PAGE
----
What Is a Discount?

A discount, broadly, refers to some reduction in the going price of an item or asset. In finance and investing, a discount refers to a situation when a security is trading for lower than its fundamental or intrinsic value.

In fixed-income trading, a discount occurs when a bond's price is trading below its par or face value, with the size of the discount equal to the difference between the price paid for a security and its par value. Bonds may trade at a discount for several reasons, including rising interest rates, or due to credit issues or riskiness associated with the underlying company compared to comparable bonds.

A discount should not be confused with the discount rate, which is an interest rate used for computing the time value of money.

Key Takeaways

  • A discount refers to a reduction in price or cost compared to its sticker price or fair value.
  • Bonds trade at a discount when their market is lower than its face (par) value.
  • Bonds may trade at a discount for several reasons, including rising interest rates, or financial distress with the issuer.
  • Discount bonds may thus indicate the belief that the underlying company may default on its debt obligations.
  • Companies may offer cash discounts as incentivizes to customers or to increase demand for their products or services.

Understanding Bond Discounts

The par value of a bond is most often set at $1,000. The par value is the amount that the issuer will repay to an investor when the debt security matures. If the price of the bond in the market is lower than $1,000 it is said to be trading at a discount. A discount bond may be contrasted with a bond trading at a premium, where the market price is above its face.

A bond may trade at a discount for several reasons, and since bond prices and interest rates are inversely correlated, if a bond offers a lower interest (coupon) rate than the prevailing interest rate in the economy it will become less attractive than newly issued bonds with higher coupons, and be discounted accordingly. Put differently, since the issuer is not paying as high of an interest rate to bondholders, these bonds must command a lower price to be competitive, or else no one would buy it.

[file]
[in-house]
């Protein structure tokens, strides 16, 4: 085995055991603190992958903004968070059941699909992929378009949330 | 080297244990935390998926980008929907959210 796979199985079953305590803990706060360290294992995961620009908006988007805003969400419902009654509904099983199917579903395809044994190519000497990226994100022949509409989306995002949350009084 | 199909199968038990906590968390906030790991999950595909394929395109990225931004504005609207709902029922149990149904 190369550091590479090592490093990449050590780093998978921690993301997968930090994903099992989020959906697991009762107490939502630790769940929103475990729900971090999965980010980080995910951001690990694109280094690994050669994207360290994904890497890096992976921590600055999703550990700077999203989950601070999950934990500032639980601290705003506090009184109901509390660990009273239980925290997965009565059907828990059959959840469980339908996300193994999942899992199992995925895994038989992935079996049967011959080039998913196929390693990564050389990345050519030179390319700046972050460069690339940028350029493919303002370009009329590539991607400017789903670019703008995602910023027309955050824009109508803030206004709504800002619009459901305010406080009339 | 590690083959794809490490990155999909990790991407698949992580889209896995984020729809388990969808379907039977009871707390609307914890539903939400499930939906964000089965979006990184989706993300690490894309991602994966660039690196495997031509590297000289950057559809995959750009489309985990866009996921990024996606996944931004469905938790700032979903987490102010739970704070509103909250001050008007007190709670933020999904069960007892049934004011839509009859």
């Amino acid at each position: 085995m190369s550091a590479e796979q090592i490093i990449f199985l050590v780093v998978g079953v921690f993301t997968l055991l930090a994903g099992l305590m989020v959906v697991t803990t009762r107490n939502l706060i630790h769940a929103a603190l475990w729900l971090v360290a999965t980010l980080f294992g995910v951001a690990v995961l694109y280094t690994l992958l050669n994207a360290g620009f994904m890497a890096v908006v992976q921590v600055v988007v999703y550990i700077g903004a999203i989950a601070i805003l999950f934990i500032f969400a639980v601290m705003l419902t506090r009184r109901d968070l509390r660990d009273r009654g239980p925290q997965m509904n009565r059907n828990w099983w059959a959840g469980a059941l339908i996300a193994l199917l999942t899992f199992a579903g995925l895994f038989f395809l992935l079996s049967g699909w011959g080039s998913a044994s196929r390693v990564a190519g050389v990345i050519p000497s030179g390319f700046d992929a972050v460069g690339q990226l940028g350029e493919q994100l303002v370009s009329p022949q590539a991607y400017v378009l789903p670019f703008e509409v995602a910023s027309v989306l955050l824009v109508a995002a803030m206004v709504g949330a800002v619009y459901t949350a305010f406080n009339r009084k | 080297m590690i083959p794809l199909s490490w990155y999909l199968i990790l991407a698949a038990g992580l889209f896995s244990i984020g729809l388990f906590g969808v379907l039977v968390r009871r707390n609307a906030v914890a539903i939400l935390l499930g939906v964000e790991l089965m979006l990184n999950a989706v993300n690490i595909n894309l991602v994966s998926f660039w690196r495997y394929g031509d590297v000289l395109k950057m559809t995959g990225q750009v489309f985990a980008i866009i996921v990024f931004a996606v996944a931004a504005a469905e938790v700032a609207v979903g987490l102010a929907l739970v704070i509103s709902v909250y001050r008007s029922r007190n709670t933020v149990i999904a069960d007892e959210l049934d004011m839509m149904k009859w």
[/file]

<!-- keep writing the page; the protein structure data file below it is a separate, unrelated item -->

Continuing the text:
For example, if a bond with a par value of $1,000 is currently selling for $990, it is selling at a discount of 1% or $10 ($1000/$990 = 1).

The term "coupon" comes from the days of physical bond certificates—as opposed to electronic ones—when some bonds had coupons attached to them. Some examples of bonds that trade at a discount include U.S. savings bonds and Treasury bills.

Deep Discounts and Pure Discount Instruments

One type of discount bond is a pure discount instrument. This bond pays nothing until maturity. The bond is instead sold at a sizeable discount, but when it reaches maturity, it repays the bondholder the full par value. For example, if you purchase a pure discount instrument for $900 and the par value is $1,000, you will receive a total of $1,000 when the bond reaches maturity, for a profit of $100.

Investors will not receive regular interest income payments from pure discount bonds. However, their return on investment is measured by the price appreciation of the bond. The more discounted the bond at the time of purchase, the higher the investor's implied rate of return at the time of maturity.

An example of a pure discount bond is a zero-coupon bond, which doesn't pay interest but instead is sold at a deep discount. The discount amount is equal to the amount lost by a lack of interest payments. Zero-coupon bond prices tend to fluctuate more often than bonds with coupons.

The term deep discount doesn't only apply to zero-coupon bonds. It can be applied to any bond that is trading at 20% or more below market value.

Discounts vs. Premiums

A discount is the opposite of a premium. When a bond is sold for more than the par value, it sells at a premium. A premium occurs if the bond is sold at, for example, $1,100 instead of its par value of $1,000. Conversely to a discount, a premium occurs when the bond has a higher than market interest rate or better company history.

Other Types of Discount

Other securities such as stocks or derivatives can similarly be sold at a discount. However, this reduction in price is not often due to interest rates. Instead, a discount could be implemented for a stock issue in order to generate buzz around a particular company.

Companies may also offer discounts on their products or services to lure customers or boost sales. Cash discounts refer to an incentive that a seller offers to a buyer in return for paying a bill before the scheduled due date. In a cash discount, the seller will usually reduce the amount that the buyer owes by either a small percentage or a set dollar amount.